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All of the documentation, examples and questions I've seen so far on TCP connections with Android have been between an Android device and a computer. As unreliable as wireless can be, is it possible to make a client-server TCP connection between Android devices over WiFi, and if so, how?

Edit: I guess I should elaborate more on my situation. My Droid does not respond to ping or accept incoming TCP requests from anything unless I first make the Droid a client and my laptop the server. After this initial connection is established I can then ping from my laptop, or make the Droid a server and my laptop the client. What I can't do is make one Droid the server and another a client, I always get a "No route to host" error.

It feels like there is something blocking incoming connections unless the device initiates a connection to something else, and even then the only request the device will accept is with this device. How can I make my Droid a server that accepts all incoming TCP requests from any device on my local intranet?

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I don't have an answer, but I can tell you I have the exact same problem on my Samsung Galaxy S II. Could this be some kind of security measure, to try and avoid viruses to propagate between different devices on public Wifi-networks? Some ISP:s may have firewalls designed to protect against this kind of threat, but those firewalls want provide any help if devices on the local net are capable of talking to each other directly...? –  avl_sweden Dec 10 '11 at 13:20

4 Answers 4

You should be able to. Just do like you would do with computer/device connections, except run the client and server code on the devices.

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Running the server on a Droid does not work, as the device does not accept incoming connections unless it had previously initiated a TCP connection as a client with another device. In this case, when the device functions as a server, the only incoming connection it will accept is from the device from the previous session. This is the only way I've gotten my Droid device to function as a server, and even then it doesn't accept connections from any other devices on the local network. –  kurifu Jul 17 '11 at 8:43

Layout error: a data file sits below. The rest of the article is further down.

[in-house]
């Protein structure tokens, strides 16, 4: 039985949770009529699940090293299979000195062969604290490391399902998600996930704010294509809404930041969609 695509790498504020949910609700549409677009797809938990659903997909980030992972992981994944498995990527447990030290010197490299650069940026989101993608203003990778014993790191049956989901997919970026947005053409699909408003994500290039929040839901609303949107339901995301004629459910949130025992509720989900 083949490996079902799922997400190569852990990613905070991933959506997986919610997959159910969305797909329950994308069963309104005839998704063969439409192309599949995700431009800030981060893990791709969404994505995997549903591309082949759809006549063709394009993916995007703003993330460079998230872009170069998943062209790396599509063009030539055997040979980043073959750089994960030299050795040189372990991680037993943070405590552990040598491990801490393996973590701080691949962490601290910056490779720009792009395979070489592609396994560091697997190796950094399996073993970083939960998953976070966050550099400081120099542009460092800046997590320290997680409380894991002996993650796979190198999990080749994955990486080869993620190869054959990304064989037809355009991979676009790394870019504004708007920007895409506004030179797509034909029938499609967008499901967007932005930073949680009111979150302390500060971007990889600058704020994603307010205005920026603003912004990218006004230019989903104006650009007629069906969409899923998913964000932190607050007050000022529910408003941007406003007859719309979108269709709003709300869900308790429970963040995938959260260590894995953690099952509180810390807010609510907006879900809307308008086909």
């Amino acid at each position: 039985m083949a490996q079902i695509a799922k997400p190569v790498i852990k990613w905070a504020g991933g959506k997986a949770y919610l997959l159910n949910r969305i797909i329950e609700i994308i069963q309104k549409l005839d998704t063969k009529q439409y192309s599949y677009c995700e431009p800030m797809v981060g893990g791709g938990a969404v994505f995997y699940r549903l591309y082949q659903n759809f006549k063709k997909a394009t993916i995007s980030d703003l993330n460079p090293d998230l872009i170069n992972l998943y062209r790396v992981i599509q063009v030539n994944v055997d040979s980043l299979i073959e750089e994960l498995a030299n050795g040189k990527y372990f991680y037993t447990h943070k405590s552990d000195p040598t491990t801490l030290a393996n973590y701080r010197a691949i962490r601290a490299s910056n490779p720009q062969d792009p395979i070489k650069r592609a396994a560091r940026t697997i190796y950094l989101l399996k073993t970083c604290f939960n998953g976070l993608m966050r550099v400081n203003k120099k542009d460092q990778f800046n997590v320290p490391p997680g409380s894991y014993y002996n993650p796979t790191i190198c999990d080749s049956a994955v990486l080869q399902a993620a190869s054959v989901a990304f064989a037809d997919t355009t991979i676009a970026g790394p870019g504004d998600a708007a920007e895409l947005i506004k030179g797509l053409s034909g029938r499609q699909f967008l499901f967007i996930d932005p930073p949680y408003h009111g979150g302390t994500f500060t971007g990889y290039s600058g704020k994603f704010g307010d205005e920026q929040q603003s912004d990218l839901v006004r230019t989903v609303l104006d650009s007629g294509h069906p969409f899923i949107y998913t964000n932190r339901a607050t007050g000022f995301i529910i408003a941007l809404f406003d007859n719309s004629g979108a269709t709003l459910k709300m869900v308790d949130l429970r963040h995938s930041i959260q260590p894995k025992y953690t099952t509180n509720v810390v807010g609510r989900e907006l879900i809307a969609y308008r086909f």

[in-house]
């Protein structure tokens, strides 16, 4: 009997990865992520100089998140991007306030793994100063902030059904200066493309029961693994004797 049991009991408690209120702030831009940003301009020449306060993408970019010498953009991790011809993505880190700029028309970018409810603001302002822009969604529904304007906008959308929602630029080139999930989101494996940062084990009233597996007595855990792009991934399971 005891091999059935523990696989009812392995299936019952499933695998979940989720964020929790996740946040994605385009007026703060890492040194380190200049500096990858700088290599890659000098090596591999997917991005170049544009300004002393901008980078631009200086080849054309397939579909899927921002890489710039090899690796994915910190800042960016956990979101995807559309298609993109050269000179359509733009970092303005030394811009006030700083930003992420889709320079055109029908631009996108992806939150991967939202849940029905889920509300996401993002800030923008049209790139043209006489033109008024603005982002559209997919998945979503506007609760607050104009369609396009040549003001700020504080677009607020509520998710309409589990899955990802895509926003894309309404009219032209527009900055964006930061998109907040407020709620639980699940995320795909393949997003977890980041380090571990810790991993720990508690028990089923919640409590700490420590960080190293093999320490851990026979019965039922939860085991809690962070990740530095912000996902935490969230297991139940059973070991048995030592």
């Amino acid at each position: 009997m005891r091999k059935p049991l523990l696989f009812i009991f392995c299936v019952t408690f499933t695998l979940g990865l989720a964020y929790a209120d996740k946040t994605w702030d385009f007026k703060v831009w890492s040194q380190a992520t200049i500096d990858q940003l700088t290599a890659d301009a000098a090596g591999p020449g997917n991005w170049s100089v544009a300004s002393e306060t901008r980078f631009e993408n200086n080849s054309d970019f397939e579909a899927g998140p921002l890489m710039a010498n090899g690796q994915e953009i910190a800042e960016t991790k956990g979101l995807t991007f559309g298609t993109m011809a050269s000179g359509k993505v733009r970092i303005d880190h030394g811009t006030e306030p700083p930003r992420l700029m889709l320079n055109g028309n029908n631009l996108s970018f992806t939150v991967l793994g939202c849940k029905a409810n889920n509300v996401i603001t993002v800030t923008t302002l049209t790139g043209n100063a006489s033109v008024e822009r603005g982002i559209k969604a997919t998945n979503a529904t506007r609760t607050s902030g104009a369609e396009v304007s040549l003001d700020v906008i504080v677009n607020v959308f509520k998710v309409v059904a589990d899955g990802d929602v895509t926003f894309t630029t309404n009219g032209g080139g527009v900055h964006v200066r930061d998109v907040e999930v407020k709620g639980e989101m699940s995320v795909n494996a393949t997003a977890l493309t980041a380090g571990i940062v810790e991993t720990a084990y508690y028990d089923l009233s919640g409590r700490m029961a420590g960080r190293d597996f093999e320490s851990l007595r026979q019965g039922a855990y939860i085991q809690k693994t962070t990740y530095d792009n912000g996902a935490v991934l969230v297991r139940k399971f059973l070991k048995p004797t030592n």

Are you perhaps confusing the wifi concepts of access point/client with the tcp server/client concepts? It may also be that using the phone as a tcp client is triggering getting the wifi into a fully connected and active state - it may tend to time out otherwise. Perhaps you can have the server ping or query the access point or a dns server or something every few minutes while it is supposed to be active. –  Chris Stratton Jul 17 '11 at 14:47
    
Maybe the OS or some other app is blocking incoming connections? I kind of want to know too, as I have an app that I want to add multiplayer to. –  notverycreative Jul 17 '11 at 18:57
    
@Chris Stratton: The issue has nothing to do with WiFi access point, as ping works with other mobile handsets in the same local intranet. @notverycreative: I was thinking that too, but I don't have any other apps running on the device. I have yet to poke around the kernel, but that might be where the problem is... –  kurifu Jul 19 '11 at 1:47
    
@kurifu I was talking about android shutting down the wifi radio, which it tends to do for power conservation when it has been idle. Connecting as a client may start it back up again. –  Chris Stratton Jul 19 '11 at 4:21

One of the neat things about the Internet is that the Internet doesn't care whether you are establishing a connection between two PC's, a PC and a phone, or two phones. I would look at the Socket documentation, that should be enough to get you rolling.

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I have a socket implementation working, the issue isn't connecting devices across the internet, the problem is connection devices on a local intranet, which always produces a "No route to host" error, even with permissions set in the manifest –  kurifu Jul 17 '11 at 8:18

It's certainly possible. The only problem is figuring out the IP address. I don't expect a phone have a fixed IP... However, if there is a fixed "login" server somewhere in the Web which IP is known to both phones then they can do a handshake via that server and after that continue peer-to-peer.

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re; The only problem is figuring out the IP address. I don't expect a phone have a fixed IP.

Try this; Use the web browser on the phone to log into this website: It should provide you the IP address.

http://whatismyipaddress.com/

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